Tuesday, November 1, 2016

Reflections on a Halloween night

When black cats prowl and pumpkins gleam,
May luck be yours on Halloween.

Reflecting upon my childhood, one thing I looked forward to each year was Halloween. 

Last night, over the course of two and one-half hours, kids – white, black, Asian, Hispanic – were out in great enthusiasm, if not in great numbers, in our Oakland, Calif., neighborhood celebrating Halloween. They represented a microcosm of the city at large. They came full of enthusiasm, and they dressed in wonderful, creative – even traditional – costumes. 

One of my favorite Jack O' Lanterns
Some reflections on this latest Halloween evening:

• Dressing up as a ghost or witch, as traditional a costume as you'll see, is still quite popular as well as going trick-or-treating decked out as a super hero like Batman, Spiderman or Superman. Years after their motion picture debuts, Darth Vader and Harry Potter still garner a lot of attention, no doubt thanks to their movie-star appeal – and both remain among my favorites. As a kid, I remember dressing up as a NASA astronaut back when kids aspired to be astronauts and fly to the moon. Simpler times, I guess.

• This year, my favorite surprise was a tiny three-year-old girl who dressed up as a beautiful hand-knitted farm hen.  Of course, it's always cute to see little kids dress up as lovely and cuddly tigers and dinosaurs, too. Whether homemade or store bought, imaginative costumes are what make Halloween special.

• In recent years, there's been more and more parental chaperones present on Halloween evening – many in costume – and it's always fun to see a few toting their pet dogs and baby strollers for the littlest ones, too. While some youngsters are very eager and outgoing, ready to shout "Trick or Treat" at the top of their lungs, every year there's always a few kids who are quite timid and shy, especially the youngest ones. Parents do their best to coach their little ones, standing by the bottom step of our porch, whispering "trick or treat," then "thank you."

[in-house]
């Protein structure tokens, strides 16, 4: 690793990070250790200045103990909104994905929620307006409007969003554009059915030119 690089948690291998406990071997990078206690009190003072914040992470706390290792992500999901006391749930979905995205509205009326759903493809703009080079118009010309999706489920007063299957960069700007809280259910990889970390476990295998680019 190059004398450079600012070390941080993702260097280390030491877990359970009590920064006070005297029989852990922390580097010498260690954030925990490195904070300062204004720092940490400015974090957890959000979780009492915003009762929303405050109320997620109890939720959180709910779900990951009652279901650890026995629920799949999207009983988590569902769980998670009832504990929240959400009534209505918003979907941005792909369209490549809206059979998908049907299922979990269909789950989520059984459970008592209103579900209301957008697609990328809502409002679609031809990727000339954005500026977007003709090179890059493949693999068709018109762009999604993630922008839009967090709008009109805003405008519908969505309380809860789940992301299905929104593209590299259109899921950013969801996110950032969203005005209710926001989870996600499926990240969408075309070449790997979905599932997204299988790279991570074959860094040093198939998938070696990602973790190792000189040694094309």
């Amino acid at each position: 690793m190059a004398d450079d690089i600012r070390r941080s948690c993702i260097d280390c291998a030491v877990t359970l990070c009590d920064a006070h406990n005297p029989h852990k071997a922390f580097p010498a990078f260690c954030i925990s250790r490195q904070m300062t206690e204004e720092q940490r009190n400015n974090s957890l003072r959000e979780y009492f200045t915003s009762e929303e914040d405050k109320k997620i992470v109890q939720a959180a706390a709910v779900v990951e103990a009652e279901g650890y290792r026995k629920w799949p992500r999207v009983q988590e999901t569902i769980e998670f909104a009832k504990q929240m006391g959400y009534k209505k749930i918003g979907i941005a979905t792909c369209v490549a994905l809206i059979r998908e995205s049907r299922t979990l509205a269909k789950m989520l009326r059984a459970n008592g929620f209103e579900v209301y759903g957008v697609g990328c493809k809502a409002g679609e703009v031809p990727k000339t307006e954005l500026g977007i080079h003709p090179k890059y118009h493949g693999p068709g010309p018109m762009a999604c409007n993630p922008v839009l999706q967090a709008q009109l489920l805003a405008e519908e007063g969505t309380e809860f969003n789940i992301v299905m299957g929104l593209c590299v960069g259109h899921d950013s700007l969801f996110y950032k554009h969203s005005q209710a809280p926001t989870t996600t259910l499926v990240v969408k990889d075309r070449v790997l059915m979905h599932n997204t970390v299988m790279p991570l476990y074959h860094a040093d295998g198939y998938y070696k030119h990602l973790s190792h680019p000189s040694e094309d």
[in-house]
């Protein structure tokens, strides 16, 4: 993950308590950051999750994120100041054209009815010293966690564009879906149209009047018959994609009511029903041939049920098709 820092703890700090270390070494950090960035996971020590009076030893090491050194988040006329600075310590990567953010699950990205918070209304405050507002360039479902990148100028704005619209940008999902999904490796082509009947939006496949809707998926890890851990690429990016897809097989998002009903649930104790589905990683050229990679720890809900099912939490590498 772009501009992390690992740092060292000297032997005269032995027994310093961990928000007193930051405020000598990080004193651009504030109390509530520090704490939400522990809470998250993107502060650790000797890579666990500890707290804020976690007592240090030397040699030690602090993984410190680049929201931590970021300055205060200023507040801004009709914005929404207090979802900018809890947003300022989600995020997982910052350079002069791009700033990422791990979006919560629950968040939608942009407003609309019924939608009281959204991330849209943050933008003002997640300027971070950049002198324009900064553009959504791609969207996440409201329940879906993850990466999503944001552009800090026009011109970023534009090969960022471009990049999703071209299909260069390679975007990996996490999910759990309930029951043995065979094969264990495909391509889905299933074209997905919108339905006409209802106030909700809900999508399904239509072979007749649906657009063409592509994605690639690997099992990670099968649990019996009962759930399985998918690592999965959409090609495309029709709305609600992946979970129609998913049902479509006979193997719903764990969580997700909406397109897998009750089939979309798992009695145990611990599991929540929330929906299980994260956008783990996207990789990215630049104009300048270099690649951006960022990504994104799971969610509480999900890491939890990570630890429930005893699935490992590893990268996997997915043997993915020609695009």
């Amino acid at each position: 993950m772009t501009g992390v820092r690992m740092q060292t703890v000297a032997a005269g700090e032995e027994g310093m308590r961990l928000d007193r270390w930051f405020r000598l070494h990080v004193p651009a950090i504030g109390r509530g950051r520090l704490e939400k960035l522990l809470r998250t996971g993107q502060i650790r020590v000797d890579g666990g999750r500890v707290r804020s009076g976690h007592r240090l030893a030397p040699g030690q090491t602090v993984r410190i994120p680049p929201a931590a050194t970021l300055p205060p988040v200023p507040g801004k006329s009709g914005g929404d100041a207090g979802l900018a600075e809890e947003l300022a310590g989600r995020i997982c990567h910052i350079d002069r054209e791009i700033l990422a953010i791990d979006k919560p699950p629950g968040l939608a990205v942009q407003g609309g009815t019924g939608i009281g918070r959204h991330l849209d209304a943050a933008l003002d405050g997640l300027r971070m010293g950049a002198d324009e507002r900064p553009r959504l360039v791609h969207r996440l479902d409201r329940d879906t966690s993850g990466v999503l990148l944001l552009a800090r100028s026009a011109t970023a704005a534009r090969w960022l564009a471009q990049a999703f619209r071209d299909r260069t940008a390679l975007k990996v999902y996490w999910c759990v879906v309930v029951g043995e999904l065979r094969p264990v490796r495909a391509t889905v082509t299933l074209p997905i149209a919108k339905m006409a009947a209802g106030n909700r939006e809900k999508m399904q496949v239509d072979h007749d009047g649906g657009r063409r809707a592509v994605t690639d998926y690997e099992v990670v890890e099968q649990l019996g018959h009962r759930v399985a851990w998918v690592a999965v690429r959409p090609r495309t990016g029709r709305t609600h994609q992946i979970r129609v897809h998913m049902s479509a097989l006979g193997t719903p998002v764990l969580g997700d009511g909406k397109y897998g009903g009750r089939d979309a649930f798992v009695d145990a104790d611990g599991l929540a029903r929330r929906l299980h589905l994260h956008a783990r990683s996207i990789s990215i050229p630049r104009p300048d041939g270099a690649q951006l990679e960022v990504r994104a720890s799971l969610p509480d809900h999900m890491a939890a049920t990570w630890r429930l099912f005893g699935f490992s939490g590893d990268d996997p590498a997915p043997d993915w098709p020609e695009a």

• Halloween has definitely turned into a family event -- a sporting event, maybe? -- and this year, we budgeted for 200 mini chocolate bar candies to give out! With rain in the forecast and temperatures in the low 60s, some kids got an early start on their trick-or-treating to beat any precipitation. (Around 7 p.m., there were a few sprinkles and out came the umbrellas. Fortunately, it was short lived.) Our first trick-or-treater came knocking at the door at 5:43 p.m., just before sunset, a young grade-school girl dressed as a fairy princess. By 6 p.m., we had greeted five, including a little toddler dress up as the Big Bad Wolf while his mother accompanied him as the Little Red Riding Hood. 

• Soon after and for the next couple of hours, a steady group of youngsters came knocking on our door, dressed as teenage mutant ninja turtles, robots, skeletons, assorted royalty, Hello Kitty, Pok√©mon, soldiers in camouflage, softball players, Raggedy Ann, Batgirl, Elsa from "Frozen," the Mad Hatter, assorted zombies from "The Walking Dead," the Cowardly Lion from "The Wizard of Oz," the Grim Reaper, "the Scream" (based upon the Edvard Munch painting), a couple of preppy middle school girls in white sweater dresses and matching black Urban Outfitter canvas bags, a beautifully attired Cleopatra, and on and on. Our best estimate is we greeted about 100-120 trick-or-treaters this year. 

A basket full of pumpkins / Happy Halloween!
• By 8:30 p.m., once the crowds had thinned, we turned out the lights, shut the front door, and treated ourselves to a few pieces of leftover candy. I love a good Kit Kat bar.

Looking back, the festiveness of Halloween left me in a happy, reflective mood. Indeed, it was another Happy Halloween – one of the most enjoyable evenings of the year – and I look forward to the next one.

Photos: Cover image, courtesy of Google Images. Pumpkin photos © Michael Dickens.

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